Gases Important questions concerning gases: • What is the gas density? • What is the flammable range (LFL) of the gas? • How toxic is the gas (PEL, TLV, REL & IDLH)? • Is the gas a simple asphyxiant or a chemical asphyxiant?
Gas Density Helium .062 Gas Density (Air = 1) Propane 1.55 Carbon Dioxide 1.53
Sewer Entry • Engulfment • Toxic gases • Explosive -Flammable gases • Oxygen Deficiency
Confined Space Hazards Confined Space Hazards… Always check for hazardous atmospheres!
Temporary Heating Devices & Asphyxiation • Fresh air must be supplied in sufficient quantities. OTI Southwest Education/elcoshimages.org
When using portable heaters, special care must be taken to provide sufficient ventilation in order to ensure a safe and healthful environment.
Carbon Monoxide – “The Silent Killer” Hydrogen Sulfide – Rotten Eggs Chemical Asphyxiant
Odorless, colorless and toxic gas. Found in combustion exhaust. Carbon Monoxide (CO)
Colorless, very poisonous, flammable gas. Characteristic foul odor of rotten eggs. Bacterial breakdown of organic matter in the absence of oxygen. Found in swamps and sewers (manholes). Hydrogen Sulfide
Carbon Dioxide Carbon Monoxide Nitrogen Dioxide Nitric Oxide Hydrogen Fluoride Ozone Phosgene Welding, Cutting & Brazing Gases
Diesel Exhaust • Ensure proper ventilation. • Do not idle engines excessively. • See manufacturers MSDS.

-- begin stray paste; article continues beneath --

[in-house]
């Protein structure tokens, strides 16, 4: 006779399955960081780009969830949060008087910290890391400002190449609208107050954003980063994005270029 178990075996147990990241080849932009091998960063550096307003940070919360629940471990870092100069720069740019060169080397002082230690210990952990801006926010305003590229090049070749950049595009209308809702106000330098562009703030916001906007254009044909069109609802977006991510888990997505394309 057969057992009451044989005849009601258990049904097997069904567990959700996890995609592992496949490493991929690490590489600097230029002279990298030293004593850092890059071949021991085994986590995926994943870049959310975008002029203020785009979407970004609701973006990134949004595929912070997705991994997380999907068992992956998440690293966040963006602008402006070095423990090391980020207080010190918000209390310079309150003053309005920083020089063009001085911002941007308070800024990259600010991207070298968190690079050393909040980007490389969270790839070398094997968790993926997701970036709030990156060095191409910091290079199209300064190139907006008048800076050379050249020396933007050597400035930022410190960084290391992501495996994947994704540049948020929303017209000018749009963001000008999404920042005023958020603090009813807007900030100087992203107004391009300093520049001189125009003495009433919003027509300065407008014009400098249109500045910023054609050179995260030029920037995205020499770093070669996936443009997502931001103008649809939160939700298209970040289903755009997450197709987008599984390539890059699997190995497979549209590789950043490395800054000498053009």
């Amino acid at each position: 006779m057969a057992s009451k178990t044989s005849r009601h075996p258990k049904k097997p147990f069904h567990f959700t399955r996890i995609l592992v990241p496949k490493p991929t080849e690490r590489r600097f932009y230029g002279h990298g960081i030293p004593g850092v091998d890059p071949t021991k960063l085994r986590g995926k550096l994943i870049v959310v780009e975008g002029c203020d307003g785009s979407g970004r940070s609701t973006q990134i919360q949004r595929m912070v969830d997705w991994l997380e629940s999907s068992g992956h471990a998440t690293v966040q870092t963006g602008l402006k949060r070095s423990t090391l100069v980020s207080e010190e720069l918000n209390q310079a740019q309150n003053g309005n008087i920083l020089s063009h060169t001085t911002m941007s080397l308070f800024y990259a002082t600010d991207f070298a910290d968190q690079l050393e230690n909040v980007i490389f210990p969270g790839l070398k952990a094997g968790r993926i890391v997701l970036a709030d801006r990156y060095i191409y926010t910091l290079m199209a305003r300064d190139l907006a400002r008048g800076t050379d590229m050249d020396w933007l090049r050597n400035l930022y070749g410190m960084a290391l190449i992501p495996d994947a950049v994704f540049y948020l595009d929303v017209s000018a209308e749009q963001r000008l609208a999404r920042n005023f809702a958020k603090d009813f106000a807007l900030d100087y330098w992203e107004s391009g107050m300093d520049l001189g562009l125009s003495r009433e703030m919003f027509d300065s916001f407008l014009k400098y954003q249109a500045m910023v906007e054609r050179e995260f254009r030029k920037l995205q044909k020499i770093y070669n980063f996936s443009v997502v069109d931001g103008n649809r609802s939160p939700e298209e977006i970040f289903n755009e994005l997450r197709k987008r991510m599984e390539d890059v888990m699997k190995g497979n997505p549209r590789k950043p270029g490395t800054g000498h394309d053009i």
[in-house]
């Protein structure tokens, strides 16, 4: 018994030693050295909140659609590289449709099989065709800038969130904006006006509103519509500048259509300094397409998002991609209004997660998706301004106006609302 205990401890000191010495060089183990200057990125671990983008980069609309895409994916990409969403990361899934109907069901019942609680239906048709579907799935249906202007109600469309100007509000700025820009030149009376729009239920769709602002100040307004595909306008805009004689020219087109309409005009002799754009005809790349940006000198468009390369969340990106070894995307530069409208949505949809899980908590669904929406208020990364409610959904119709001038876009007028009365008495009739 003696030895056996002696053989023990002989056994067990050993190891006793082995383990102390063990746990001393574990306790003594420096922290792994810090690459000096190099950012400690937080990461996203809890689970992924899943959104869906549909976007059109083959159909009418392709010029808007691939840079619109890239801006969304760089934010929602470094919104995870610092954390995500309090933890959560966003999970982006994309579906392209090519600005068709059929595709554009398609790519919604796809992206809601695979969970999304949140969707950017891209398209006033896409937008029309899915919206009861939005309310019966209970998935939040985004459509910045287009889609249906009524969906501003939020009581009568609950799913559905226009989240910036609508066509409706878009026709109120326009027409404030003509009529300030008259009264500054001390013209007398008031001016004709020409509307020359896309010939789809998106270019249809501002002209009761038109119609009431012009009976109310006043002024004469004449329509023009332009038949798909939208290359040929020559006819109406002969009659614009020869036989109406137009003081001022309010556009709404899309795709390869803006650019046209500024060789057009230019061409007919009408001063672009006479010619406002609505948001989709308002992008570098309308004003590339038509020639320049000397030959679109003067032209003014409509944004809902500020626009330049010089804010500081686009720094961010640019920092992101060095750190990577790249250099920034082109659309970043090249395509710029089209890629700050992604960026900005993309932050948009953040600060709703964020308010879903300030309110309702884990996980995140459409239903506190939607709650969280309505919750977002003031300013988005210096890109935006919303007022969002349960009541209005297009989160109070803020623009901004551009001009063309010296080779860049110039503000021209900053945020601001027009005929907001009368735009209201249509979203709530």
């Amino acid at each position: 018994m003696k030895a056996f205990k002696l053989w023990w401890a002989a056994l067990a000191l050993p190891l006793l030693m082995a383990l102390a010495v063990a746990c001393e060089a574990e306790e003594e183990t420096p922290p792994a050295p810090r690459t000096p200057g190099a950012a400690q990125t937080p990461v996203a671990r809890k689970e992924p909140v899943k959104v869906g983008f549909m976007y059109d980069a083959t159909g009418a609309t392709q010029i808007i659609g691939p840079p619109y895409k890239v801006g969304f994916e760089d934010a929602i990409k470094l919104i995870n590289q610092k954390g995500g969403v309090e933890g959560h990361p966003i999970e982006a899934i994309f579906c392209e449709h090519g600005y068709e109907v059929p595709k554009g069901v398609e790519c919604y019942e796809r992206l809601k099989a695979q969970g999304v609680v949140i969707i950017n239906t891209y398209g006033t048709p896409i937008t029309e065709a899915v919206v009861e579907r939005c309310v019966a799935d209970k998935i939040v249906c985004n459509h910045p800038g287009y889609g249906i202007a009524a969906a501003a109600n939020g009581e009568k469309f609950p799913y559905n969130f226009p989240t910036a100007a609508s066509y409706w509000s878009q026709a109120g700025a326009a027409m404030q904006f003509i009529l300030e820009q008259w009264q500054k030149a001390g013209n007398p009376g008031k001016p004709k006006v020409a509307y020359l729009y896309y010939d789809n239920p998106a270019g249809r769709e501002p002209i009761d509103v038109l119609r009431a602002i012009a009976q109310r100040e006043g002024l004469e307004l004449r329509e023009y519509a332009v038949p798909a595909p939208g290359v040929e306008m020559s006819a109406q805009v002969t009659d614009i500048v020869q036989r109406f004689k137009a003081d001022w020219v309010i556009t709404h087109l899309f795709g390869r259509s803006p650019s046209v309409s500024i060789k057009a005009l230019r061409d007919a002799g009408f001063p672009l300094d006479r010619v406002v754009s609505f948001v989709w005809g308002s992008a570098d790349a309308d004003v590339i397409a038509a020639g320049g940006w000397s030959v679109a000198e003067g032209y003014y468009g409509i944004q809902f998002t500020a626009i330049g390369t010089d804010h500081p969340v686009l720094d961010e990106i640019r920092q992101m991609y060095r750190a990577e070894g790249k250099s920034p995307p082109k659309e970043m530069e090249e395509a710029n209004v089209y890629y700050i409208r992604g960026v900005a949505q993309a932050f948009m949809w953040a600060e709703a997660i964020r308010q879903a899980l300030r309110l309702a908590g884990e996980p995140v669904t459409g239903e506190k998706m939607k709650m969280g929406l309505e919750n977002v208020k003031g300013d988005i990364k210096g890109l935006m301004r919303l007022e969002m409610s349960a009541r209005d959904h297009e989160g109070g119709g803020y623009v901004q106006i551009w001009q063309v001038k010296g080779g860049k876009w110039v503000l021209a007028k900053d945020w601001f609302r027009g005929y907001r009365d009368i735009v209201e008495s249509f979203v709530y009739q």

Respiratory Protection for Exposure to Gases • Acid gas cartridges [White] • Organic vapor (OV) acid gas cartridges [Yellow] • Multi vapor gas cartridges [Olive Green] 3M™ Organic Vapor/Acid Gas Respirators 5000 Series
The indicator background changes to a different color as the service life shortens. The indicator completely changes color when the service life of the cartridge is expired. End of Service Life Indicator (ESLI)
Vapors Examples of vapors found in construction: • Gasoline – used for fuel. • Organic Solvents – used as paint thinners (toluene & turpentine) & glue solvents (acetone & methyl ethyl ketone) Nail polish remover, an organic solvent (usually acetone) has a distinctive vapor odor.
Liquid reaches a certain temperature – Flash Point. At Flash Point – vapor is released into the air. The amount of vapor is dependent on the Vapor Pressure. How are Vapors Formed? Water needs to be heated (212ºF) for vapors to be formed. Some solvents give off vapor at or below room temperature (72ºF).
Vapors • What is the vapor density? • What is the flash point of the liquid to which vapor is produced? • What is the vapor pressure? • What is the flammable range (LFL) of the vapor? • How toxic is the vapor (PEL, TLV, REL & IDLH)?
Vapor Density Vapor Density (Air = 1) Gasoline 3 – 4 Turpentine 4.69
Flash Point • Flash Point is the minimum temperature at which a liquid gives off a vapor in sufficient concentration to ignite.
Dissolve skin fats and oils. Skin dryness, cracking, redness, and blisters Local health effect Vapors can be inhaled. Central nervous system damage. Systemic health effect How do Solvents Affect the Body?
Vapor Pressure More Vapors (More Hazardous) Fewer Vapors (Less Hazardous) Toxic solvent with a relative low vapor pressure Toxic solvent with a relative high vapor pressure
Hazardous (Dangerous) Vapor Pressure • Vapor pressure is less than 1mmHg; it is not likely to evaporate (not an inhalation hazard). • Vapor pressure greater than 50 mmHg; it is likely to evaporate (is an inhalation hazard).
Group Discussion… What hazardous vapors are present on your job?